If there’s one thing that’s true of all of us – embedded deep in our hearts from creation – it’s that we ask questions.
We ask because we’re not self-sufficient; we’re dependent creatures. We need to wonder, wrestle, and learn – it’s actually a good thing.
Relational inquisitiveness propels exploration, and deepens knowing. Gracious questions can be an expression of love, a way of not being preoccupied with self (1 Cor. 13:5).
Yet sometimes our questions do reveal our unbelief:
“Did God really say…?” (Gen. 3:1)
But then God himself comes asking us a question (though he already knows the answer!): “Where are you?” (Gen. 3:9)
It’s a way of helping us face ourselves; we’re meant to hear and reflect: “Where am I indeed?” And, “Will I be honest about my hiding, and my guilt and shame?”
Now, since that great fracturing of our relationship with God, we ask even more questions, expressing our deepest fears, hopes, and longings:
“Am I loved? Will I be Accepted?”
“Can I really be forgiven? If so, will I always feel it?””
Is there healing for my shame?”
“What am I looking to (trusting in) to find meaning in my life right now?”
Multitudes of self-help gurus offer answers to these questions – yet their answers send us inward, and leave us wanting. After all, a curved-in self is part of the problem.
But what if we linked our questions to God’s unfolding story?
The gospel – this “divinely orchestrated narrative” of good news (what “gospel” means) actually drives us outward, away from our own schemes, to the true King.
In other words, as Tim Keller notes, the gospel is news, not advice.
And the good news is, his heart is not set on crushing us (2 Pet. 3:9). He asks us to simply admit what we are, and come open-handed.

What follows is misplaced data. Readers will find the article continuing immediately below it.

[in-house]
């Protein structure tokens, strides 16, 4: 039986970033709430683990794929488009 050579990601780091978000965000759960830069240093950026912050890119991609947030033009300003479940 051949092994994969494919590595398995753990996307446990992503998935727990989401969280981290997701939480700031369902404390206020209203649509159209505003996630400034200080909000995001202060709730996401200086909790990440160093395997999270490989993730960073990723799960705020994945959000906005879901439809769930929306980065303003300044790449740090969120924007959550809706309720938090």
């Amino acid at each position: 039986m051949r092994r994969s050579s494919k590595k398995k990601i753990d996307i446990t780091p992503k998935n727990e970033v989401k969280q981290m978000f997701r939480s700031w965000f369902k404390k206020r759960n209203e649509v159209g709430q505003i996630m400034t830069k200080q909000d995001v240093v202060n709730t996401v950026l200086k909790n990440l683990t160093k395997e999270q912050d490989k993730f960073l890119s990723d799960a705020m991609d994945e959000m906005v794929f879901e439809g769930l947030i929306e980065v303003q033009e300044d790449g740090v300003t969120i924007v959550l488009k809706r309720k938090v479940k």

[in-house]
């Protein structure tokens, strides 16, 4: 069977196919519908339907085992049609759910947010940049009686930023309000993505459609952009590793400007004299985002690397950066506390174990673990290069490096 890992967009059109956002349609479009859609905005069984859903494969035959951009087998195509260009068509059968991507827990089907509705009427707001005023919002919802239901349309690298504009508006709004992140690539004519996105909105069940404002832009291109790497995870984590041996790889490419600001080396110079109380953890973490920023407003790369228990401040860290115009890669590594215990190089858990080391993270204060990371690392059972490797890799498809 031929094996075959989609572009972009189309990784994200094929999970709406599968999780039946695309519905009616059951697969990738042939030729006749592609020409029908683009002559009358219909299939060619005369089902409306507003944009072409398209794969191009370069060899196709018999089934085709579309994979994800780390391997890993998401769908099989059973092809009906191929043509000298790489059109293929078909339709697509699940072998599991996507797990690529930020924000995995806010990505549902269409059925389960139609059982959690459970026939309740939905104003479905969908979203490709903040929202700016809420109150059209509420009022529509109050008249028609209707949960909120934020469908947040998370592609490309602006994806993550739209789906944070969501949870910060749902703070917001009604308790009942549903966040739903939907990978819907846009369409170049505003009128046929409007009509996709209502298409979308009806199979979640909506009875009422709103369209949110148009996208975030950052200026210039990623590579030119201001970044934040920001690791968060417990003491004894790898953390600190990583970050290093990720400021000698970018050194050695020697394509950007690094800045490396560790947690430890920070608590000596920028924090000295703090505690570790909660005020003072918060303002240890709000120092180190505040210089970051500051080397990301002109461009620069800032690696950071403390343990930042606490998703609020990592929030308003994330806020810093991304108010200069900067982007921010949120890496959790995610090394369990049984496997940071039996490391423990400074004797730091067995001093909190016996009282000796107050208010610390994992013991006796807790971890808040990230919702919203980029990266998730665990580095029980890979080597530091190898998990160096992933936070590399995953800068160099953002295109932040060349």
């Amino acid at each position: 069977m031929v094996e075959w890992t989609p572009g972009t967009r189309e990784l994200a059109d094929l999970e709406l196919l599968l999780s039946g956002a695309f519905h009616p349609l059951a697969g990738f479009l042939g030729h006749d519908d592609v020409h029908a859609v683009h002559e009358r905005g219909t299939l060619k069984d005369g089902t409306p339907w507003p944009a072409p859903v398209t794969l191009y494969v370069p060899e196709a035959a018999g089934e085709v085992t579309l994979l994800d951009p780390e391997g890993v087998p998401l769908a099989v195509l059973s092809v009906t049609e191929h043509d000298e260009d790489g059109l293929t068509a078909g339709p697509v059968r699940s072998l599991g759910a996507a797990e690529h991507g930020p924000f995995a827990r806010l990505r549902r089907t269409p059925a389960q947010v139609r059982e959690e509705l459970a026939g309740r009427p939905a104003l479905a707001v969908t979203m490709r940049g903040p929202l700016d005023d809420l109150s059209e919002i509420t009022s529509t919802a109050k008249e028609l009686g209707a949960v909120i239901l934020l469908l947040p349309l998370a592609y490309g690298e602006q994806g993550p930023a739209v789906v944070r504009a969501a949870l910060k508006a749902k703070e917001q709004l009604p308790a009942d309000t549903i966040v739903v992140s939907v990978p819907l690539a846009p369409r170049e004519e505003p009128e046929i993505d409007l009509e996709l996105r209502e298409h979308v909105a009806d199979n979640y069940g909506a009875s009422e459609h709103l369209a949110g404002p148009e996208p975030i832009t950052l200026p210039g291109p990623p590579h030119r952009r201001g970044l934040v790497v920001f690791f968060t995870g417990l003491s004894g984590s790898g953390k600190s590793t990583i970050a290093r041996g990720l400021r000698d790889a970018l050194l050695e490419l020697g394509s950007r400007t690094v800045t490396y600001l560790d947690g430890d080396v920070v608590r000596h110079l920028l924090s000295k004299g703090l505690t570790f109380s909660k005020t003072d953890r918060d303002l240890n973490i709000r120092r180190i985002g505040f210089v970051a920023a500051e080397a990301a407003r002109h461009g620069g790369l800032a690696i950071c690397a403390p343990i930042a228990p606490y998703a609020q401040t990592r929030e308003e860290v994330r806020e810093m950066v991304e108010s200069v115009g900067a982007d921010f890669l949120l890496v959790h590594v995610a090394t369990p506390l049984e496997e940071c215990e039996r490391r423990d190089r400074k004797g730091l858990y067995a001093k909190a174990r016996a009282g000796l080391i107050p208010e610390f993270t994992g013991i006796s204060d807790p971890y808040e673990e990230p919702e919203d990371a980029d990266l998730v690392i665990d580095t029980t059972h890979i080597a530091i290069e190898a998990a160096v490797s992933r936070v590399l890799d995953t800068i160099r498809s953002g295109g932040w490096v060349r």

When we do, we see that this King is unlike all others, for he stoops from his throne to personally come and rescue us. The devastating effects of our cosmic treason – guilt and shame – are answered with unimaginable grace.
Yet what makes the gospel especially good news is that it’s not only our past and future hope, it’s our present hope in the face of heart struggles and sufferings as well.
We may have come to trust Christ as our Savior, yet our deepest questions about being loved, accepted, and finding true meaning still persist.
Thankfully, they find their ultimate answers not in ourselves, but in the finished work of Christ – including what he is now doing: interceding for us, and “making all things new” (Isa. 43:19).
Faith may wax and wane, but the cross and resurrection changed everything; now, wherever the King is, there you will find the kingdom.
So how do we understand this kingdom?
Unlike many conceptions, the kingdom of God isn’t an ethereal, pie-in-the-sky, off-in-the clouds reality. Rather, it’s an unfolding story now taking shape; a King ushering in his new society.
As theologian Nicholas Perrin says, it is a “sphere of reality conspiring with a community of human image-bearers in the task of restoring creation to the worship of the one true Creator God.”
The resurrection of Jesus has opened that door.
NT Wright fleshes this out for us when he writes: